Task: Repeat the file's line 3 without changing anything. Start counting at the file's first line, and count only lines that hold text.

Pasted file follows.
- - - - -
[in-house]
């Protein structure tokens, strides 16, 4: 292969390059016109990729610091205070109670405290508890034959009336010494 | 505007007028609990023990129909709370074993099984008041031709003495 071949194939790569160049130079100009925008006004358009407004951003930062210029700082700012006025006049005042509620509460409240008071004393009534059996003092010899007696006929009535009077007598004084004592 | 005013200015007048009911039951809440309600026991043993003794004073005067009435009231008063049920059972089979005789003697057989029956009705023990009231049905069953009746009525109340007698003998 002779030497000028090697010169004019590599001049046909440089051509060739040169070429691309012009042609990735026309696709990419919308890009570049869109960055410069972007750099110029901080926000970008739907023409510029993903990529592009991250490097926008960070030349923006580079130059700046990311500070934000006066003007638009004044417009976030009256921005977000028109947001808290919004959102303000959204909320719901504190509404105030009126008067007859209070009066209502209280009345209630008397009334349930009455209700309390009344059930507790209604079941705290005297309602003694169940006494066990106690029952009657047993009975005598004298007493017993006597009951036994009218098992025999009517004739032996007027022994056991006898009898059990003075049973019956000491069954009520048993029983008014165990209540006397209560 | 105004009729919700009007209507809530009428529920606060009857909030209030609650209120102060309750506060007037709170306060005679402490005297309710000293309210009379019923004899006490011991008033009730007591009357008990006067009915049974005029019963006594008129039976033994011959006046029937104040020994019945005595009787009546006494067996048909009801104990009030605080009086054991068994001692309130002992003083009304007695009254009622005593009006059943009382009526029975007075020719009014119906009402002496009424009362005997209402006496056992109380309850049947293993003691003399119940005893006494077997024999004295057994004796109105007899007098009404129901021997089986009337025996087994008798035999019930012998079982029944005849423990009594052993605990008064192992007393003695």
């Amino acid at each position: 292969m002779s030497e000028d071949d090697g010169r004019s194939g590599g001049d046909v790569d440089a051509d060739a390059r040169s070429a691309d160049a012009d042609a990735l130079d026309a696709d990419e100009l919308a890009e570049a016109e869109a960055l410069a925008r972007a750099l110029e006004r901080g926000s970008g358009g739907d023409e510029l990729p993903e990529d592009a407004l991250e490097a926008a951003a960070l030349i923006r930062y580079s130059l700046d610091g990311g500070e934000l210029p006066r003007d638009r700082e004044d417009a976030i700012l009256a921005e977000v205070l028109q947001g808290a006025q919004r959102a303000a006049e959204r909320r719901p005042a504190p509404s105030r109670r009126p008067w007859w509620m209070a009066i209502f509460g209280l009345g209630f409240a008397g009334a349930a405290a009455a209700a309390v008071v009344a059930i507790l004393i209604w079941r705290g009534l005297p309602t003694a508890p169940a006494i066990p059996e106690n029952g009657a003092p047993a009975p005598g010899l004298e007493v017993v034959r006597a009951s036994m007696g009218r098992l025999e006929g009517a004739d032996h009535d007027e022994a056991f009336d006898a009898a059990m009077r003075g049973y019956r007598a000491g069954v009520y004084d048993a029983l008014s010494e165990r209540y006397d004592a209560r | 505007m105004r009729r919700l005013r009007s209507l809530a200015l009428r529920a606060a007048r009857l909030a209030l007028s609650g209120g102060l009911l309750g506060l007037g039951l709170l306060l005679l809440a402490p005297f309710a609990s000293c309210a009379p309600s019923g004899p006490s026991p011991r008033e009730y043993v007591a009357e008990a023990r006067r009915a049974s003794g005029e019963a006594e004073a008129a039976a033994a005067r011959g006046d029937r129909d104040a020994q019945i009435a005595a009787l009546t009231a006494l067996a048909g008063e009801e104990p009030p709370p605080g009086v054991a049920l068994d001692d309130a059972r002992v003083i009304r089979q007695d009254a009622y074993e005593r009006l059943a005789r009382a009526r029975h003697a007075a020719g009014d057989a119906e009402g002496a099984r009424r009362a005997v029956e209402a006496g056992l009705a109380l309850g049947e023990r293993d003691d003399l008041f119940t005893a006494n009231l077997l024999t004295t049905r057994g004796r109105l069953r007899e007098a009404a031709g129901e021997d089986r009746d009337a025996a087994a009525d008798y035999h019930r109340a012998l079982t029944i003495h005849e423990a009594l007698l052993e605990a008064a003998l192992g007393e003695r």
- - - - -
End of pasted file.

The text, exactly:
């Amino acid at each position: 292969m002779s030497e000028d071949d090697g010169r004019s194939g590599g001049d046909v790569d440089a051509d060739a390059r040169s070429a691309d160049a012009d042609a990735l130079d026309a696709d990419e100009l919308a890009e570049a016109e869109a960055l410069a925008r972007a750099l110029e006004r901080g926000s970008g358009g739907d023409e510029l990729p993903e990529d592009a407004l991250e490097a926008a951003a960070l030349i923006r930062y580079s130059l700046d610091g990311g500070e934000l210029p006066r003007d638009r700082e004044d417009a976030i700012l009256a921005e977000v205070l028109q947001g808290a006025q919004r959102a303000a006049e959204r909320r719901p005042a504190p509404s105030r109670r009126p008067w007859w509620m209070a009066i209502f509460g209280l009345g209630f409240a008397g009334a349930a405290a009455a209700a309390v008071v009344a059930i507790l004393i209604w079941r705290g009534l005297p309602t003694a508890p169940a006494i066990p059996e106690n029952g009657a003092p047993a009975p005598g010899l004298e007493v017993v034959r006597a009951s036994m007696g009218r098992l025999e006929g009517a004739d032996h009535d007027e022994a056991f009336d006898a009898a059990m009077r003075g049973y019956r007598a000491g069954v009520y004084d048993a029983l008014s010494e165990r209540y006397d004592a209560r | 505007m105004r009729r919700l005013r009007s209507l809530a200015l009428r529920a606060a007048r009857l909030a209030l007028s609650g209120g102060l009911l309750g506060l007037g039951l709170l306060l005679l809440a402490p005297f309710a609990s000293c309210a009379p309600s019923g004899p006490s026991p011991r008033e009730y043993v007591a009357e008990a023990r006067r009915a049974s003794g005029e019963a006594e004073a008129a039976a033994a005067r011959g006046d029937r129909d104040a020994q019945i009435a005595a009787l009546t009231a006494l067996a048909g008063e009801e104990p009030p709370p605080g009086v054991a049920l068994d001692d309130a059972r002992v003083i009304r089979q007695d009254a009622y074993e005593r009006l059943a005789r009382a009526r029975h003697a007075a020719g009014d057989a119906e009402g002496a099984r009424r009362a005997v029956e209402a006496g056992l009705a109380l309850g049947e023990r293993d003691d003399l008041f119940t005893a006494n009231l077997l024999t004295t049905r057994g004796r109105l069953r007899e007098a009404a031709g129901e021997d089986r009746d009337a025996a087994a009525d008798y035999h019930r109340a012998l079982t029944i003495h005849e423990a009594l007698l052993e605990a008064a003998l192992g007393e003695r």